Mr. Penumbra’s 24-Hour Bookstore by Robin Sloan

Genre: mystery
Format read: audiobook
Positive Rep: POC (multiple)
Rating: planchet-5

Our main character in this one, Clay, made a mistake I am all too familiar with: getting an art degree during an economic downturn.

After the startup he worked for goes bust, Clay is left wandering the streets of San Francisco, trying to find a new job. More of out curiosity than anything else, he wanders into Mr. Penumbra’s 24-Hour Bookstore with it’s help wanted sign in the window, and discovers a charming but dusty shop run by a thin old man. Though it’s not as prestigious as what he’d been hoping for, Clay sees potential in the bookstore, and accepts the job offer.

It’s clear from the first night that there’s something strange about this bookstore. For starters, there are almost no customers. The inventory is sporadic, and the computer is as old as he is.

But what customers do show up are more than a little strange. They hardly seem aware of the world around them, and most of them have special membership cards that allow them to take books as they please and then return them–as though they came from a lending library, and not a bookstore!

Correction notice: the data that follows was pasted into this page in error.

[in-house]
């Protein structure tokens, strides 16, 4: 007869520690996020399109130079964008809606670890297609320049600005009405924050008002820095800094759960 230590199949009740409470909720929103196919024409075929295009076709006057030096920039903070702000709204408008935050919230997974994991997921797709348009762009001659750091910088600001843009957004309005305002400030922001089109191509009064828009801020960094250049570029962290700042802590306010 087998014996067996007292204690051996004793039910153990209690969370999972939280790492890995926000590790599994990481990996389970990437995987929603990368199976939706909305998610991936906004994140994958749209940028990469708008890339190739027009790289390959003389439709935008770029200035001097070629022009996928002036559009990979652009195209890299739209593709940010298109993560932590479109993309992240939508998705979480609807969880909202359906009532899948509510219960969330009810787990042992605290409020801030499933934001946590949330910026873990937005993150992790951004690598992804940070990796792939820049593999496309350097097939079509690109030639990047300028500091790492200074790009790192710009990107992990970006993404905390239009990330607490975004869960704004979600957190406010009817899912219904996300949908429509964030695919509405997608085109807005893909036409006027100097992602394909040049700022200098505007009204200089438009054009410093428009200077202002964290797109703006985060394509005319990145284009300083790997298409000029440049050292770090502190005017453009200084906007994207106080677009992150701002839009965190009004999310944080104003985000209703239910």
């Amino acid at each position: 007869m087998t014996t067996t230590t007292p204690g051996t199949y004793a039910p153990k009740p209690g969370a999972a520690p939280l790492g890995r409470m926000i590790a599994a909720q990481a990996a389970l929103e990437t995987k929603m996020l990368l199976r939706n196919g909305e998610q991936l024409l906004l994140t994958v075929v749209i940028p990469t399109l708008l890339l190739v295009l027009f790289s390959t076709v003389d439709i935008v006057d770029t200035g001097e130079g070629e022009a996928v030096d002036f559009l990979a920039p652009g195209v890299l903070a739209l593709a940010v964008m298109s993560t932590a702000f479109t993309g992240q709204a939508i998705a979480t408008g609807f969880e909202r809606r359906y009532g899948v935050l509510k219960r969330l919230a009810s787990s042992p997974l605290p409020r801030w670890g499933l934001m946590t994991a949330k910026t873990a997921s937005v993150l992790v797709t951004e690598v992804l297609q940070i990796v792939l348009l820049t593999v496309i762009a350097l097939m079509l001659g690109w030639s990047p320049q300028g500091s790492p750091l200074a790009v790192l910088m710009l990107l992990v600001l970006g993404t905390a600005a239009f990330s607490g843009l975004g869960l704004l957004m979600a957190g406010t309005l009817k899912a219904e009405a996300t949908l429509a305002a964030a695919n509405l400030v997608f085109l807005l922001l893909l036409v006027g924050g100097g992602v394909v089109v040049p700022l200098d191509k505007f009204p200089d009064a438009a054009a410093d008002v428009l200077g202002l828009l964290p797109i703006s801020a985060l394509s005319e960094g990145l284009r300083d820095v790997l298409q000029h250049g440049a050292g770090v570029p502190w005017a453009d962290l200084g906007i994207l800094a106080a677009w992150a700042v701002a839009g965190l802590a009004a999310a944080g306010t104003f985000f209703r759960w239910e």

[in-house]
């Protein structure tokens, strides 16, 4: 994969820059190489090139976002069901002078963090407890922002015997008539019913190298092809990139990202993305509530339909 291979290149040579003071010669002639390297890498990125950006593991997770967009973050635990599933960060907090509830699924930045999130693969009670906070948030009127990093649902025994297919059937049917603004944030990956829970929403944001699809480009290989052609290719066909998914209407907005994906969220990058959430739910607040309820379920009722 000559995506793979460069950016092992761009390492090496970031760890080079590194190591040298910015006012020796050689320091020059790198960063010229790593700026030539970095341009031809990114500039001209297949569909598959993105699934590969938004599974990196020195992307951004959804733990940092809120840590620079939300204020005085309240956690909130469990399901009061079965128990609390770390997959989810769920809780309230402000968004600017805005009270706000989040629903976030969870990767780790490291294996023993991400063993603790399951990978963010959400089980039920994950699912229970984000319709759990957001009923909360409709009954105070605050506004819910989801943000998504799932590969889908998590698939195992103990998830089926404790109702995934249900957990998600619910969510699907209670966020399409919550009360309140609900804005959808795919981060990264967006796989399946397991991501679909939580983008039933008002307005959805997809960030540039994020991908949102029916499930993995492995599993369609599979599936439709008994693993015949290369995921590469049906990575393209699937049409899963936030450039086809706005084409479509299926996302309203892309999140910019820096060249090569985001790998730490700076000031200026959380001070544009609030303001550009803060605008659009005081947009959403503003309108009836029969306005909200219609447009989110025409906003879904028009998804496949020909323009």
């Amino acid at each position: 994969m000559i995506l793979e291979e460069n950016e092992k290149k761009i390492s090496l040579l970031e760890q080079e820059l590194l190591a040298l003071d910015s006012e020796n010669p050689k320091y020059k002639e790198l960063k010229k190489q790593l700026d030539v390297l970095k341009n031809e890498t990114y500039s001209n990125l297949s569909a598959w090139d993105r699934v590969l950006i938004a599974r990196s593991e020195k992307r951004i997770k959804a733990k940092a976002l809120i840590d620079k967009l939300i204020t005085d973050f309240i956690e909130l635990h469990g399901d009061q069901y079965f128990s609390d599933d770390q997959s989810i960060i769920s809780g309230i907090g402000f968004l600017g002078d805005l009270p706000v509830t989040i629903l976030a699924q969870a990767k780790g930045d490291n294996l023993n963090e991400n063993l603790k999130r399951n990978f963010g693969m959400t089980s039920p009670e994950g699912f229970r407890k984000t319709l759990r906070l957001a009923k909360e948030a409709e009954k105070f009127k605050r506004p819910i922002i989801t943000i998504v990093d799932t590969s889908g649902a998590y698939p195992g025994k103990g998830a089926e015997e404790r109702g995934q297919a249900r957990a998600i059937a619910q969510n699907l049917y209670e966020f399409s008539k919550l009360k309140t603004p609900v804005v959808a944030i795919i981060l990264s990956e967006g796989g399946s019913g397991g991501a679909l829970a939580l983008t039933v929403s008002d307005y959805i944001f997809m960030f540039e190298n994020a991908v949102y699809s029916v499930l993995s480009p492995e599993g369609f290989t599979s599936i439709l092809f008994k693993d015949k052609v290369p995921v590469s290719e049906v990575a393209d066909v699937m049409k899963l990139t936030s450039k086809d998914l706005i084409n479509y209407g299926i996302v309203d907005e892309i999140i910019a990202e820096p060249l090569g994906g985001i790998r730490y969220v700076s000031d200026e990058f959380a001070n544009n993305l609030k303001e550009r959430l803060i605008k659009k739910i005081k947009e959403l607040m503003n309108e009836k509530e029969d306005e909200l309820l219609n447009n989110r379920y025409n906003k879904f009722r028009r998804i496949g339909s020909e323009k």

But it’s not until Clay opens one of the mysterious books from the back of the store that he realizes just how strange Mr. Penumbra’s is: All of the books his mysterious clients ask for night after night are in code.

The discovery of the code sends Clay on a mission to not only crack it, but to find the secret of the book store. Together with a computer expert, a prop  designer, and his wealthy best friend, he assembles a team that uncovers a secret society dating back hundreds of years.

I thought this book would be something quiet and relaxing to listen to on a night I was plagued by insomnia.

Boy, was I wrong.

While it starts off a little quieter, Robin Sloan weaves an exciting mystery with a surprisingly simple resolution (don’t worry, I won’t spoil it for you). A quick read, I blew through the audio in about two days, and was utterly hooked almost from chapter one. Even when I wasn’t able to listen, I was thinking about the book and trying to put together the pieces of the puzzle.

If you are a fan of books, or of ways books and technology work together, than this is definitely a book you should read.

In fact, you should just read it full stop.

Osgood as Gone by Cooper S. Beckett

Genre: mystery
Secondary genre: paranormal
Series: The Spectral Inspector vol 1
Format read: ebook
Content warnings: alcohol and RX abuse
Positive rep: LGBTQIA, polyamory, POC (SE Asian)